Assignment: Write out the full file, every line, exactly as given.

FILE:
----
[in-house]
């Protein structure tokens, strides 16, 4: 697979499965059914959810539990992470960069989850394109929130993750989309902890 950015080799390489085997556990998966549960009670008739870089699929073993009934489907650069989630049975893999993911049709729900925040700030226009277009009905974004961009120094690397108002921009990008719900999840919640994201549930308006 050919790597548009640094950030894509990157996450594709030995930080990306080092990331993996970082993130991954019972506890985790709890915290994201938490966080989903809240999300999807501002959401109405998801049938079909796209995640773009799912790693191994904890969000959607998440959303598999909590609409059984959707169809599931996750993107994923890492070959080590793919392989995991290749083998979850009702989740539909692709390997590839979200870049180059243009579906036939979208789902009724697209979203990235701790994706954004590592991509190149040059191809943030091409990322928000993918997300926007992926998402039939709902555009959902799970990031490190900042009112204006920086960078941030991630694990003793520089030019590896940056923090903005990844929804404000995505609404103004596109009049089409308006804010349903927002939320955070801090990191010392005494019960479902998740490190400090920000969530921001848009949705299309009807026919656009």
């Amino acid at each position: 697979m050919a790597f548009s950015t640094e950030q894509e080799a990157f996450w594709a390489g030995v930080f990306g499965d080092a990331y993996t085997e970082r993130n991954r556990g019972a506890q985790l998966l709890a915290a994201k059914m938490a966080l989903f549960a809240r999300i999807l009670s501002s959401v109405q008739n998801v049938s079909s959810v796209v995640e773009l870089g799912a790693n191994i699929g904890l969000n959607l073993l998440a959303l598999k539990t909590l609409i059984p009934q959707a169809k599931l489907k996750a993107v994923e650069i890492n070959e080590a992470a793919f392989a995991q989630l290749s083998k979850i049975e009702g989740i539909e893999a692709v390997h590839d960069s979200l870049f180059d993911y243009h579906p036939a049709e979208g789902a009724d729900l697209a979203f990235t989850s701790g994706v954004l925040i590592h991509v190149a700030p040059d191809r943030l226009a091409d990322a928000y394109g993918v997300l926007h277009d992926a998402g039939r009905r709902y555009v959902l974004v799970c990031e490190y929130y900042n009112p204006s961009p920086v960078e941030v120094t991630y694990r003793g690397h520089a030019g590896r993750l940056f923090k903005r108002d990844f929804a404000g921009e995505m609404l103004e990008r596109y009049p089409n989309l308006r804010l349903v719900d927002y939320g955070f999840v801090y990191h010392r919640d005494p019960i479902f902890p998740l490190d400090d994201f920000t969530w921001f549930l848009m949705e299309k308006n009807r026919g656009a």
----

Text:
[in-house]
């Protein structure tokens, strides 16, 4: 697979499965059914959810539990992470960069989850394109929130993750989309902890 950015080799390489085997556990998966549960009670008739870089699929073993009934489907650069989630049975893999993911049709729900925040700030226009277009009905974004961009120094690397108002921009990008719900999840919640994201549930308006 050919790597548009640094950030894509990157996450594709030995930080990306080092990331993996970082993130991954019972506890985790709890915290994201938490966080989903809240999300999807501002959401109405998801049938079909796209995640773009799912790693191994904890969000959607998440959303598999909590609409059984959707169809599931996750993107994923890492070959080590793919392989995991290749083998979850009702989740539909692709390997590839979200870049180059243009579906036939979208789902009724697209979203990235701790994706954004590592991509190149040059191809943030091409990322928000993918997300926007992926998402039939709902555009959902799970990031490190900042009112204006920086960078941030991630694990003793520089030019590896940056923090903005990844929804404000995505609404103004596109009049089409308006804010349903927002939320955070801090990191010392005494019960479902998740490190400090920000969530921001848009949705299309009807026919656009």
């Amino acid at each position: 697979m050919a790597f548009s950015t640094e950030q894509e080799a990157f996450w594709a390489g030995v930080f990306g499965d080092a990331y993996t085997e970082r993130n991954r556990g019972a506890q985790l998966l709890a915290a994201k059914m938490a966080l989903f549960a809240r999300i999807l009670s501002s959401v109405q008739n998801v049938s079909s959810v796209v995640e773009l870089g799912a790693n191994i699929g904890l969000n959607l073993l998440a959303l598999k539990t909590l609409i059984p009934q959707a169809k599931l489907k996750a993107v994923e650069i890492n070959e080590a992470a793919f392989a995991q989630l290749s083998k979850i049975e009702g989740i539909e893999a692709v390997h590839d960069s979200l870049f180059d993911y243009h579906p036939a049709e979208g789902a009724d729900l697209a979203f990235t989850s701790g994706v954004l925040i590592h991509v190149a700030p040059d191809r943030l226009a091409d990322a928000y394109g993918v997300l926007h277009d992926a998402g039939r009905r709902y555009v959902l974004v799970c990031e490190y929130y900042n009112p204006s961009p920086v960078e941030v120094t991630y694990r003793g690397h520089a030019g590896r993750l940056f923090k903005r108002d990844f929804a404000g921009e995505m609404l103004e990008r596109y009049p089409n989309l308006r804010l349903v719900d927002y939320g955070f999840v801090y990191h010392r919640d005494p019960i479902f902890p998740l490190d400090d994201f920000t969530w921001f549930l848009m949705e299309k308006n009807r026919g656009a």